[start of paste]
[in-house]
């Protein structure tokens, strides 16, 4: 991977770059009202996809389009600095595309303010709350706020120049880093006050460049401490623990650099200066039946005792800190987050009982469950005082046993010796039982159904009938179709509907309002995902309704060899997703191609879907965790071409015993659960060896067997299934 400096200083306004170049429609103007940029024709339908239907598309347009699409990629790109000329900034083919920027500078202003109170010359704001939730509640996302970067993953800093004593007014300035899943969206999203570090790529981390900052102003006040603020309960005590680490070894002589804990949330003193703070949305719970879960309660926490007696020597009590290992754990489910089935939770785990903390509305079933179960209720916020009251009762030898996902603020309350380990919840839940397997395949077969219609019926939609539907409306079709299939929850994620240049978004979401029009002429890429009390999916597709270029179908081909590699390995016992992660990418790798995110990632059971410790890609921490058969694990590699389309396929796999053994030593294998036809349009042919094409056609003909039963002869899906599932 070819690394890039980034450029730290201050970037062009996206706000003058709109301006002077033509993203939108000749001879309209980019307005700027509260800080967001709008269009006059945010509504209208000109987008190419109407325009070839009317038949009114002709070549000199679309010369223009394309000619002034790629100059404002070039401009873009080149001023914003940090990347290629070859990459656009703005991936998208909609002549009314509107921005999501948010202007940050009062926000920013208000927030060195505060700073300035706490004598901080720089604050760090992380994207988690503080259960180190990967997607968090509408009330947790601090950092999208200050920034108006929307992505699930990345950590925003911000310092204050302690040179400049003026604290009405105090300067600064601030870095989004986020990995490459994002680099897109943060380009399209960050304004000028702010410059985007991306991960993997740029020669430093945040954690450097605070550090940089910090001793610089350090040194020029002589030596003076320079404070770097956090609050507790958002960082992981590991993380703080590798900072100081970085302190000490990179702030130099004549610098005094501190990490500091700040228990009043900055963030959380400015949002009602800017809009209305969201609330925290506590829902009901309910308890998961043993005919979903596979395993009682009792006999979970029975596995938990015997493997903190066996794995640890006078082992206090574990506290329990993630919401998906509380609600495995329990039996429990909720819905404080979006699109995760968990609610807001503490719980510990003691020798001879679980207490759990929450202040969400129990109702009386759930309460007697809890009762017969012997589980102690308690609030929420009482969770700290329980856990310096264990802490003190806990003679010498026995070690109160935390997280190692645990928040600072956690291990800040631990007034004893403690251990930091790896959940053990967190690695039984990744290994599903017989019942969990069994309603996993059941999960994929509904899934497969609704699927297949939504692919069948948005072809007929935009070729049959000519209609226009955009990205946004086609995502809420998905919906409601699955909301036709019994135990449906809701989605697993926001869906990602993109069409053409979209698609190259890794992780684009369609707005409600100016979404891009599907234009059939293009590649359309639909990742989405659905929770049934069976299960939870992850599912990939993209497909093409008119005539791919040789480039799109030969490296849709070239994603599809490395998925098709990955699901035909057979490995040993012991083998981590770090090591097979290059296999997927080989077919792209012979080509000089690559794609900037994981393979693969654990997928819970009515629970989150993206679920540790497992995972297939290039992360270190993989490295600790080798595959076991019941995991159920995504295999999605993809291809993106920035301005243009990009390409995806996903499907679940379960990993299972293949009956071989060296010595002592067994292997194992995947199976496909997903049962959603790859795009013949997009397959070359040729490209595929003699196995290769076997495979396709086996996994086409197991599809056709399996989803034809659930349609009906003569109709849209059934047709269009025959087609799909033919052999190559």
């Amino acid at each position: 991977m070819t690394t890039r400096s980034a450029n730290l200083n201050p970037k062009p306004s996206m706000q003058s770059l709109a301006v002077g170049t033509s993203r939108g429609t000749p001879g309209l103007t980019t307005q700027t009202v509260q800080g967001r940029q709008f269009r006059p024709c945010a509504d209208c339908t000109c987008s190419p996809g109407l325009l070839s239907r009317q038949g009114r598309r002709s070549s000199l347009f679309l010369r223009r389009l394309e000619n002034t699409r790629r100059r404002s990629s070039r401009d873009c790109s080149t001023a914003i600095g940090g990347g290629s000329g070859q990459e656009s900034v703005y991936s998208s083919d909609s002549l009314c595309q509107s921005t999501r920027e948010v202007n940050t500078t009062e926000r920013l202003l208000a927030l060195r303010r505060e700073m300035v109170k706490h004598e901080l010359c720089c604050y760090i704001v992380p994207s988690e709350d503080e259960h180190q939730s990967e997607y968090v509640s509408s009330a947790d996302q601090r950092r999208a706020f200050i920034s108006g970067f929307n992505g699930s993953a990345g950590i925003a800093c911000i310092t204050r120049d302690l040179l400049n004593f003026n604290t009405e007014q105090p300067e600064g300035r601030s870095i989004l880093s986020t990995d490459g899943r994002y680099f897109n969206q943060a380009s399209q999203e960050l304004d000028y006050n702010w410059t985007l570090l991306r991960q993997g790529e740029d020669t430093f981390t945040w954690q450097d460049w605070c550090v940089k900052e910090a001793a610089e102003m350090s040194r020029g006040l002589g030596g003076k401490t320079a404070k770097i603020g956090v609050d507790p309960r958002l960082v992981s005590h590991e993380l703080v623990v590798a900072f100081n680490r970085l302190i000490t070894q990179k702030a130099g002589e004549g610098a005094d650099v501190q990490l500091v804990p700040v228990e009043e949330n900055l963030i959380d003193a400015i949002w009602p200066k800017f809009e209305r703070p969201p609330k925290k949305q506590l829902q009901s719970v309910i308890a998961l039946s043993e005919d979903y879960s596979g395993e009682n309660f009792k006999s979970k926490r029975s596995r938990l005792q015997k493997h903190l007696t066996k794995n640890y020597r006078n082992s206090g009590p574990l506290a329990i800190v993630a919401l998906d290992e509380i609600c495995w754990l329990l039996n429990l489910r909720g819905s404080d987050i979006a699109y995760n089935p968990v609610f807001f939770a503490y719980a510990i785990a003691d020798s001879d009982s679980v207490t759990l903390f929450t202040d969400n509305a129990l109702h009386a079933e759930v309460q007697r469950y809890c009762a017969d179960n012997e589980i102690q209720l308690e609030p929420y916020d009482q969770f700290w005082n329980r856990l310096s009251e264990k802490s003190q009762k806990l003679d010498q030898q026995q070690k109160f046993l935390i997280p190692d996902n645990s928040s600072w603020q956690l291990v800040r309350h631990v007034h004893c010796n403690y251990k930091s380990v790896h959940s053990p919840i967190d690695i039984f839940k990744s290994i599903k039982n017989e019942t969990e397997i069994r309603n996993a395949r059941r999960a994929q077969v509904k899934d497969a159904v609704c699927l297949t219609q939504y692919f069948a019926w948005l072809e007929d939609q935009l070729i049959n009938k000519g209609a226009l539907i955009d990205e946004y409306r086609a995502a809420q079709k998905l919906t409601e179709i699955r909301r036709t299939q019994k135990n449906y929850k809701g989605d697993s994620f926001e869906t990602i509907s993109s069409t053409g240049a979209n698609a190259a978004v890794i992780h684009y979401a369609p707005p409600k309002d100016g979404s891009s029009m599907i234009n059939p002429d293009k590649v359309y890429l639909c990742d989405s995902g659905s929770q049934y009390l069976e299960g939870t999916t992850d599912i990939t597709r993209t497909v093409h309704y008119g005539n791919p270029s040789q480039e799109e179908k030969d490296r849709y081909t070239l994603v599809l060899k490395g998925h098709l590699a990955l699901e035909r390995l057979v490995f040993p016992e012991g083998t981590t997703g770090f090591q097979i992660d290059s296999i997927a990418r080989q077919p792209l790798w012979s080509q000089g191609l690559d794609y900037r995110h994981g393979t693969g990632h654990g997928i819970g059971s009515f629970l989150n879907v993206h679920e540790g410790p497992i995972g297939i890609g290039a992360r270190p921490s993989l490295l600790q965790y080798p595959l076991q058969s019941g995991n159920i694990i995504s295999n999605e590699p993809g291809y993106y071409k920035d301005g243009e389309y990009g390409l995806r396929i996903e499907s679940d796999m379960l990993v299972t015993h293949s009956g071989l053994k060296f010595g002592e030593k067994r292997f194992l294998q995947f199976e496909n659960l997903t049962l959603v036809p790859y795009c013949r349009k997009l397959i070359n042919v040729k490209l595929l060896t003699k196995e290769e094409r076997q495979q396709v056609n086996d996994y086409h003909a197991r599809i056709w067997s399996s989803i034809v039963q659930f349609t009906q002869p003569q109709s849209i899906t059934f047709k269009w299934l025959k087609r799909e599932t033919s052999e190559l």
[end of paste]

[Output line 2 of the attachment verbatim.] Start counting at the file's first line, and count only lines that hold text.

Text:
């Protein structure tokens, strides 16, 4: 991977770059009202996809389009600095595309303010709350706020120049880093006050460049401490623990650099200066039946005792800190987050009982469950005082046993010796039982159904009938179709509907309002995902309704060899997703191609879907965790071409015993659960060896067997299934 400096200083306004170049429609103007940029024709339908239907598309347009699409990629790109000329900034083919920027500078202003109170010359704001939730509640996302970067993953800093004593007014300035899943969206999203570090790529981390900052102003006040603020309960005590680490070894002589804990949330003193703070949305719970879960309660926490007696020597009590290992754990489910089935939770785990903390509305079933179960209720916020009251009762030898996902603020309350380990919840839940397997395949077969219609019926939609539907409306079709299939929850994620240049978004979401029009002429890429009390999916597709270029179908081909590699390995016992992660990418790798995110990632059971410790890609921490058969694990590699389309396929796999053994030593294998036809349009042919094409056609003909039963002869899906599932 070819690394890039980034450029730290201050970037062009996206706000003058709109301006002077033509993203939108000749001879309209980019307005700027509260800080967001709008269009006059945010509504209208000109987008190419109407325009070839009317038949009114002709070549000199679309010369223009394309000619002034790629100059404002070039401009873009080149001023914003940090990347290629070859990459656009703005991936998208909609002549009314509107921005999501948010202007940050009062926000920013208000927030060195505060700073300035706490004598901080720089604050760090992380994207988690503080259960180190990967997607968090509408009330947790601090950092999208200050920034108006929307992505699930990345950590925003911000310092204050302690040179400049003026604290009405105090300067600064601030870095989004986020990995490459994002680099897109943060380009399209960050304004000028702010410059985007991306991960993997740029020669430093945040954690450097605070550090940089910090001793610089350090040194020029002589030596003076320079404070770097956090609050507790958002960082992981590991993380703080590798900072100081970085302190000490990179702030130099004549610098005094501190990490500091700040228990009043900055963030959380400015949002009602800017809009209305969201609330925290506590829902009901309910308890998961043993005919979903596979395993009682009792006999979970029975596995938990015997493997903190066996794995640890006078082992206090574990506290329990993630919401998906509380609600495995329990039996429990909720819905404080979006699109995760968990609610807001503490719980510990003691020798001879679980207490759990929450202040969400129990109702009386759930309460007697809890009762017969012997589980102690308690609030929420009482969770700290329980856990310096264990802490003190806990003679010498026995070690109160935390997280190692645990928040600072956690291990800040631990007034004893403690251990930091790896959940053990967190690695039984990744290994599903017989019942969990069994309603996993059941999960994929509904899934497969609704699927297949939504692919069948948005072809007929935009070729049959000519209609226009955009990205946004086609995502809420998905919906409601699955909301036709019994135990449906809701989605697993926001869906990602993109069409053409979209698609190259890794992780684009369609707005409600100016979404891009599907234009059939293009590649359309639909990742989405659905929770049934069976299960939870992850599912990939993209497909093409008119005539791919040789480039799109030969490296849709070239994603599809490395998925098709990955699901035909057979490995040993012991083998981590770090090591097979290059296999997927080989077919792209012979080509000089690559794609900037994981393979693969654990997928819970009515629970989150993206679920540790497992995972297939290039992360270190993989490295600790080798595959076991019941995991159920995504295999999605993809291809993106920035301005243009990009390409995806996903499907679940379960990993299972293949009956071989060296010595002592067994292997194992995947199976496909997903049962959603790859795009013949997009397959070359040729490209595929003699196995290769076997495979396709086996996994086409197991599809056709399996989803034809659930349609009906003569109709849209059934047709269009025959087609799909033919052999190559």